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Montreal, June 17,2009 --- A Chinese student who was the target of police misconduct and excessive use of force against him seeks financial support from the community to pay for his judicial review of the Police Ethics Committee decision that rejects his complaint.

In August 2007, Mr. Jinwu Yang, a Chinese-born student of Concordia University, was violently arrested by two female officers at the Shadd Business Center, a local vocational school, over a disagreement over course fees. School officials called the police as a result of the disagreement. Mr. Yang decided to wait for the police to explain his version of the story. Three hours after the call, two officers came and spoke to the school representatives, in French, and to Mr. Yang in English. After listening to the school officials, the officers then asked Mr. Yang to pay the fees or leave. Before Mr. Yang could finish explaining his version with his limited English, one officer tried to grab a receipt from his hand, in response to a school official’s request. Due to his spontaneous reaction to hold on to the receipt, the police officers jumped on him, pushed him out of the school, resulting in a scuffle and Mr. Yang being handcuffed, pepper sprayed, beaten and arrested. Mr. Yang has been charged with four criminal offenses, including assaulting a police officer and yelling in a public place.

Mr. Yang filed a complaint with the Quebec Police Ethics Commissioner within days of the incident, in which he complained about the treatment. The Commissioner is an independent provincial civilian agency in charge of public complaints against the police in Quebec for not respecting the Code of Police Ethics. If the Commissioner upholds a citizen’s complaint against the police after investigating it, it will bring the case before the Police Ethics Committee, an independent tribunal, to seek sanctions against the officers. CRARR intervened to help Mr. Yang after he filed his complaint on his own and needed assistance.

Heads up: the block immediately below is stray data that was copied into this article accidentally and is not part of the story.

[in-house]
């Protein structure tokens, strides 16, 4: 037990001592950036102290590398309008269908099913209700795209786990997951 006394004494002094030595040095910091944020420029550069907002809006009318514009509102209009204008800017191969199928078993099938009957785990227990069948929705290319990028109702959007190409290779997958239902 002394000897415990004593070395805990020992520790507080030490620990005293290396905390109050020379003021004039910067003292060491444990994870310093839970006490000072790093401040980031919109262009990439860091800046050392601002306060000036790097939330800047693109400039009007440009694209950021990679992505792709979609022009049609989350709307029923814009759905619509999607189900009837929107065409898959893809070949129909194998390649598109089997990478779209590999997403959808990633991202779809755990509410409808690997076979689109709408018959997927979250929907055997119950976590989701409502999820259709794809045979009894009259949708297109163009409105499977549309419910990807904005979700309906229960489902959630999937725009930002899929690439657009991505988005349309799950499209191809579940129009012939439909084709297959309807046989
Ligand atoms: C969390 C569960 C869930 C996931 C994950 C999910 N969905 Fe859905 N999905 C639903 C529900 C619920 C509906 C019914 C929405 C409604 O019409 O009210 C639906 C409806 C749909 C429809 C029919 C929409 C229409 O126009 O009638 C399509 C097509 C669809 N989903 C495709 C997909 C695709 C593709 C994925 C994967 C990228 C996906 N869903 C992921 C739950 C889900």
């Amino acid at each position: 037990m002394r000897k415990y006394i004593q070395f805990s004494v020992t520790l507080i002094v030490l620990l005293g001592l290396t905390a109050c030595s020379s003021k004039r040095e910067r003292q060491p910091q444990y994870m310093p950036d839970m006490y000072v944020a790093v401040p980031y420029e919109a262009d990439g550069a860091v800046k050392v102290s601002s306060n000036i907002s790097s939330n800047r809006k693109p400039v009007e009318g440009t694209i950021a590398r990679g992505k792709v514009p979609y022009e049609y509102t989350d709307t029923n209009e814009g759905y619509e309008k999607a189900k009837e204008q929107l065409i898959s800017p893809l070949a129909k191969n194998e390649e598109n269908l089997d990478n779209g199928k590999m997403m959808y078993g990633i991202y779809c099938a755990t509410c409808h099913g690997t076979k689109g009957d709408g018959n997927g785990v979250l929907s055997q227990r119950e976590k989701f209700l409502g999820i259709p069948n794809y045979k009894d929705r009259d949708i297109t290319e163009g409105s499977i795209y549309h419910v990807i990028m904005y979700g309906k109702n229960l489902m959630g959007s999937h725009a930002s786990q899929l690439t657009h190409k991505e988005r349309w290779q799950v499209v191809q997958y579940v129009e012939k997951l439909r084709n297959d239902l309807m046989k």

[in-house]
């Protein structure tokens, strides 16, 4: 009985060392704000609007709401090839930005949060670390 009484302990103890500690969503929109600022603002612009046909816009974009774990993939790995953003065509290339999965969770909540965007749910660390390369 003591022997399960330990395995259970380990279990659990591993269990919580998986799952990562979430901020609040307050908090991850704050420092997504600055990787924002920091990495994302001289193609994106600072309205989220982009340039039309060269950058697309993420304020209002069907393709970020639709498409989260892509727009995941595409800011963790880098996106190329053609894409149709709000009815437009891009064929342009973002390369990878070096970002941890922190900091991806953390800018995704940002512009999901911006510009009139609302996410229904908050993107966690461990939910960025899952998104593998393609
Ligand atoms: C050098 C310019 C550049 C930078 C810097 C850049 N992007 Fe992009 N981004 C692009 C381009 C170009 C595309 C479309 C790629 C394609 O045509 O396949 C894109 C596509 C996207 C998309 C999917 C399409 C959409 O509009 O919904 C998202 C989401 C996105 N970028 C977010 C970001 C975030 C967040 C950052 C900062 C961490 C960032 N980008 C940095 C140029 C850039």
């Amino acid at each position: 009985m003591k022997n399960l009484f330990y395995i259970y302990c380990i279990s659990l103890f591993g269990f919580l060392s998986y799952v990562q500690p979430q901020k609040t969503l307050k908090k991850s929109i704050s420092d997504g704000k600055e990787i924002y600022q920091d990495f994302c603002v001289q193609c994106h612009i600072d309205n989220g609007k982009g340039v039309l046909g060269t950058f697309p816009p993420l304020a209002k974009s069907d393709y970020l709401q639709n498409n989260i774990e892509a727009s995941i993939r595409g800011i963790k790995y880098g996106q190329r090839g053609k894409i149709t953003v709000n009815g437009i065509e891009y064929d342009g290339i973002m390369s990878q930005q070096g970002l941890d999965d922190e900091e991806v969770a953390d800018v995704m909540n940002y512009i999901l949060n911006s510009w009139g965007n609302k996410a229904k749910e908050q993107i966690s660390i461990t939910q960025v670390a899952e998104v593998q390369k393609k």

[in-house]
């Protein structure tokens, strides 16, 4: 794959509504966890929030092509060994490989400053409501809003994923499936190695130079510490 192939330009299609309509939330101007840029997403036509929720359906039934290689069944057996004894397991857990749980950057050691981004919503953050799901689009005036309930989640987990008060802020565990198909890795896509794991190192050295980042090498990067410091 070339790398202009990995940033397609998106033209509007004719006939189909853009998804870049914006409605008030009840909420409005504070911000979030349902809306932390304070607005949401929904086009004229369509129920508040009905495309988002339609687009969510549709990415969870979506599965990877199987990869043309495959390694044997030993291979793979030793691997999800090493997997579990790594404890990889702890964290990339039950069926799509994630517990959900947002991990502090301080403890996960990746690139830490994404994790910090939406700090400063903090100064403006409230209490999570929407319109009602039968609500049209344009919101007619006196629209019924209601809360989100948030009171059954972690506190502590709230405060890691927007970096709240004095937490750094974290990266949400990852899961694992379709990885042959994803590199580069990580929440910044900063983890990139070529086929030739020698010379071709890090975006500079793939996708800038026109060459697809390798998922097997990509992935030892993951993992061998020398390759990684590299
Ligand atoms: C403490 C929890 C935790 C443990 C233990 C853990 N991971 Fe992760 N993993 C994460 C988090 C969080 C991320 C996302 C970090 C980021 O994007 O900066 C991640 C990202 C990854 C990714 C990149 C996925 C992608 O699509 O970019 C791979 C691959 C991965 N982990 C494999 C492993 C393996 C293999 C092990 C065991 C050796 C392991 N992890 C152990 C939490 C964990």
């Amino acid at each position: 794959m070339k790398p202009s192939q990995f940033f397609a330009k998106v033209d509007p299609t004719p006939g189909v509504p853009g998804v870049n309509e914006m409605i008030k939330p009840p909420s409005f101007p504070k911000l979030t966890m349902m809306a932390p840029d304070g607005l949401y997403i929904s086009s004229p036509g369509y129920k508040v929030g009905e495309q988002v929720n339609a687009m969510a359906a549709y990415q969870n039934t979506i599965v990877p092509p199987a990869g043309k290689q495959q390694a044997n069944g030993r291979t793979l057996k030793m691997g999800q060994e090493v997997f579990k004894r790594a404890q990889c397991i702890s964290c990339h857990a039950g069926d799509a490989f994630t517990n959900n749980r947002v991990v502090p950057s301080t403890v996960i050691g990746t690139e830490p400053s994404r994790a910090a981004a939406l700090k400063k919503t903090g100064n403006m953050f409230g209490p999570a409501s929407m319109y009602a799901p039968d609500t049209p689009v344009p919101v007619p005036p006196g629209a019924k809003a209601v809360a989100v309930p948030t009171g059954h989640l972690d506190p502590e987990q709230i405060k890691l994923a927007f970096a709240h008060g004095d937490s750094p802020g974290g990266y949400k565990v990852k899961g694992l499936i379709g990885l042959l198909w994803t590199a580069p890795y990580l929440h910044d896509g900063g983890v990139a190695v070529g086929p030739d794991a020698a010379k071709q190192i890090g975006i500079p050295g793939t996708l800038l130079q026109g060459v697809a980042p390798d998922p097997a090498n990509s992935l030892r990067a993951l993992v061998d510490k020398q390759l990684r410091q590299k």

In July 2008, the Commissioner dismissed his complaint, stopping short of questioning the officers’ interference in what was essentially a private civil dispute. After reviewing the decision with CRARR, Mr. Yang immediately filed an appeal to the Police Ethics Committee to review and reverse the Commissioner’s decision since it contains numerous problems such as:

➢ Incomplete information and contradictions (such as the fact that all three school witnesses gave glaring contradictory testimonies but that the Commissioner ignored these);

➢ Errors (for instance, the Commissioner got both police officers mixed up in his analysis); and

➢ Bias (for example, Mr. Yang’s evident lack of verbal fluency in English, which could be at the heart of how he was treated by the police, was not taken into consideration).

The Commissioner’s understanding of Mr. Yang’s complaint was also questioned since his original complaint lacked clarity yet the Commissioner did not seek to clarify what Mr. Yang’s complaint against the officers was. Note that under the present system, police officers who are the object of citizen complaints have the legal right to refuse to cooperate with the Commissioner’s inquiry.

After hearing Mr. Yang, the Police Ethics Committee dismissed in March 2009 his appeal, stating that his problem lies in his linguistic deficiency. The Committee did not address the investigation errors and inconsistencies raised in Mr. Yang’s application.

In May 2009, Mr. Yang filed for a judicial review of the Committee’s decision. In his application to the Superior Court, Mr. Yang, through his lawyer René Saint-Léger, cited the numerous problems in the Committee’s decision which relies on and reinforces the Commissioner’s errors.

Due to the incident, Mr. Yang suffered negative psychological effects which hurt his MBA studies. Alone in Montreal and without financial means, Mr. Yang is asking for financial donation up to $3,000 to support his judicial review, which to him is a matter of vindication of his rights and justice.

CRARR supports Mr. Yang in his actions not only because of his right to the equal protection and benefit of the law, but also because the case can affect how all newcomers who do not speak English or French fluently are treated by the police ethics complaint system when they want to file complaints against the police for misconduct.